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5 Biggest Data Breaches of 2018 – What can we Learn? – Part 3


What causes a company like the stock price of Facebook to fall in just two hours by 6 percent? It is likely that two major data breaches will be announced in one year. In 2018, the dark side had a pretty good year with more than 700 million records exposed in just 10 big data breaches, with lots of nice big names dragging along the way through the mud. Literally, hundreds of millions of people’s secret and sensitive data were torn open and exposed, then aggregated for sale on various Dark Web lists. It doesn’t matter what you do, what’s interesting about cybersecurity, it’s never enough and you have to keep improvising and improving. If you stagnate, you die, and it was pure negligence in a few cases last year that hackers just stumbled across data treasure troves. Let’s take a look at the five biggest 2018 data breaches: data-breach-statistics

Under Armour

Last year, the athletic wear company Under Armor had its share of issues as data from 150 million users linked to its MyFitnessPal fitness app was infringed. The stolen information included usernames, email addresses, and passwords, most of which were bcrypt hashed. However, for some, a portion has been hashed using a notoriously weak function called SHA-1, which is much easier to crack than bcrypt. Like Quora, Under Armour responded quickly after the March 25 hack was discovered. Under Armour started notifying users four days after it occurred. The company said it was working with law enforcement and “leading data security firms,” but the cause of the breach has not yet been found.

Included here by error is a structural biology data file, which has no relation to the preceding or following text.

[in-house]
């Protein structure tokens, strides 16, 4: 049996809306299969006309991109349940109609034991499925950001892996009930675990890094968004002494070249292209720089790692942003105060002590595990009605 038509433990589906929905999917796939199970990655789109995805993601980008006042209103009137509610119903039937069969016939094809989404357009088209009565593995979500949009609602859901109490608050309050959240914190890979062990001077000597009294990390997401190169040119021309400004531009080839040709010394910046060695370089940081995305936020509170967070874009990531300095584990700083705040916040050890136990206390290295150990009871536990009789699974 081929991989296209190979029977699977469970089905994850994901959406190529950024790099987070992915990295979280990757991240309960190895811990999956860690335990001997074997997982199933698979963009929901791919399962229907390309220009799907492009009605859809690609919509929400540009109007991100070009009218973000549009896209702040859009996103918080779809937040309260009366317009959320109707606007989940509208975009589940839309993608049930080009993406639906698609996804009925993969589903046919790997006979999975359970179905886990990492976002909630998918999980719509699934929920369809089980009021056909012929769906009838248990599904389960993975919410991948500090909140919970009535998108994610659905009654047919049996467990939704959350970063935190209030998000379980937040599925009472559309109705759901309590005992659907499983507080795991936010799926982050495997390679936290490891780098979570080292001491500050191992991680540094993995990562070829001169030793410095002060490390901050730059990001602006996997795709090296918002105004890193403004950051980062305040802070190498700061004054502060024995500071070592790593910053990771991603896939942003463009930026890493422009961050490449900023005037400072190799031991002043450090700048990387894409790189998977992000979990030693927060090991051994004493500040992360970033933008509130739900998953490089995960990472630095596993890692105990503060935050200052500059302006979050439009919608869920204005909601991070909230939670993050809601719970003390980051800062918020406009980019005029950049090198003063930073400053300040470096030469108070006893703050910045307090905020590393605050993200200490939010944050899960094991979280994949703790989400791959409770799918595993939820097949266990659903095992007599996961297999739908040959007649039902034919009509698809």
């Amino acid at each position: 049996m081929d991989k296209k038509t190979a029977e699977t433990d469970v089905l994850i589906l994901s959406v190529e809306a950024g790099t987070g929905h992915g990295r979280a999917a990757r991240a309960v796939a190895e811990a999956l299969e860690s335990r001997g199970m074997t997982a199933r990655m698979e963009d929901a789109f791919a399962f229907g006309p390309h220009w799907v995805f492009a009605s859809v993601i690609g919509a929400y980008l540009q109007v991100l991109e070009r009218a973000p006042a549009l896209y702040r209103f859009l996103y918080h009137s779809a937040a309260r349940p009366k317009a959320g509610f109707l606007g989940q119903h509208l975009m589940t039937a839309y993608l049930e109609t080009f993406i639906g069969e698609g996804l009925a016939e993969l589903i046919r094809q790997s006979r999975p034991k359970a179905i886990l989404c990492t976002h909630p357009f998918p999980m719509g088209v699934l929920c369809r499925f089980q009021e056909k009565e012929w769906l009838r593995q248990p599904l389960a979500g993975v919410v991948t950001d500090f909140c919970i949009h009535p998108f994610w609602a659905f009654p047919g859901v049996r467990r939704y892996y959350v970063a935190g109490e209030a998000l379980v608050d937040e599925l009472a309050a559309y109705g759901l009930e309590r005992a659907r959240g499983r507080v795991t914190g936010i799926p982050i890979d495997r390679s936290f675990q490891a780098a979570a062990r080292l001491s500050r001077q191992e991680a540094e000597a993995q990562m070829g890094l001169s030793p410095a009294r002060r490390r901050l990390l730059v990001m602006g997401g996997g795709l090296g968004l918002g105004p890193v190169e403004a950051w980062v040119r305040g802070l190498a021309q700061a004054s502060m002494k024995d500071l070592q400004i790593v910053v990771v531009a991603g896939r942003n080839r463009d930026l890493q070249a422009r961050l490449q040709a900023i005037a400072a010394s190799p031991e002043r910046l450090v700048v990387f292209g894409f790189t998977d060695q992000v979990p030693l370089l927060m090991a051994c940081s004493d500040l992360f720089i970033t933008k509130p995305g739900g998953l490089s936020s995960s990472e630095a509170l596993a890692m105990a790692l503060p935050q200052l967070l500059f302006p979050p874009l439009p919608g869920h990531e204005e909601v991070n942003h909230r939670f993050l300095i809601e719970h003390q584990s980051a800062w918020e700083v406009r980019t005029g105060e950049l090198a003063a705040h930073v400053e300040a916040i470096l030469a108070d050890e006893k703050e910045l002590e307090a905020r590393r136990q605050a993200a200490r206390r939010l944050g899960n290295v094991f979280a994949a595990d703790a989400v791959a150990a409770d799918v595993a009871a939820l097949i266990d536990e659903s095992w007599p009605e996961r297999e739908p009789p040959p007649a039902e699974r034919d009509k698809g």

Matthew Green, a Johns Hopkins University cryptographer, speculates that it could be the result of keeping too much IT work in-house rather than looking for more specialized experts. He explains that it was probably a shift from SHA-1 to bcrypt combined with the need for customers who have not recently logged in to keep old data available. Whatever the reason, the lesson here is to proactively vet and audit security and discover shortcomings before the black hats do. It is also a good idea to have a specialized security team involved to ensure that your breach is not caused by an amateur error.


Elasticsearch cannot seem to catch a break with breaches and after leaking information about NFL players in 2017, An Elasticsearch server left open on the Internet without a password leaked nearly 57 million Americans ‘ personal information for nearly two weeks. While many Elasticsearch-based leaks occur as server administrators simply don’t set up passwords for their servers, authentication issues are one of the main reason hackers can break in easier. Elastic, the company behind Elasticsearch, said in a blog post that their servers were not designed to be exposed on the Internet, the lesson here is to use tools that can provide you with the security that you need to handle your data.

All in all, there was one common thread in 2018 data breaches: the fact that organizations normally don’t have any clue about what caused their breach and most can only speculate about possible causes. Being safe is always better than being sorry, and safety has to change from being reactive to being proactive. Only when that happens will we find the bugs before the bad guys do in our own systems.

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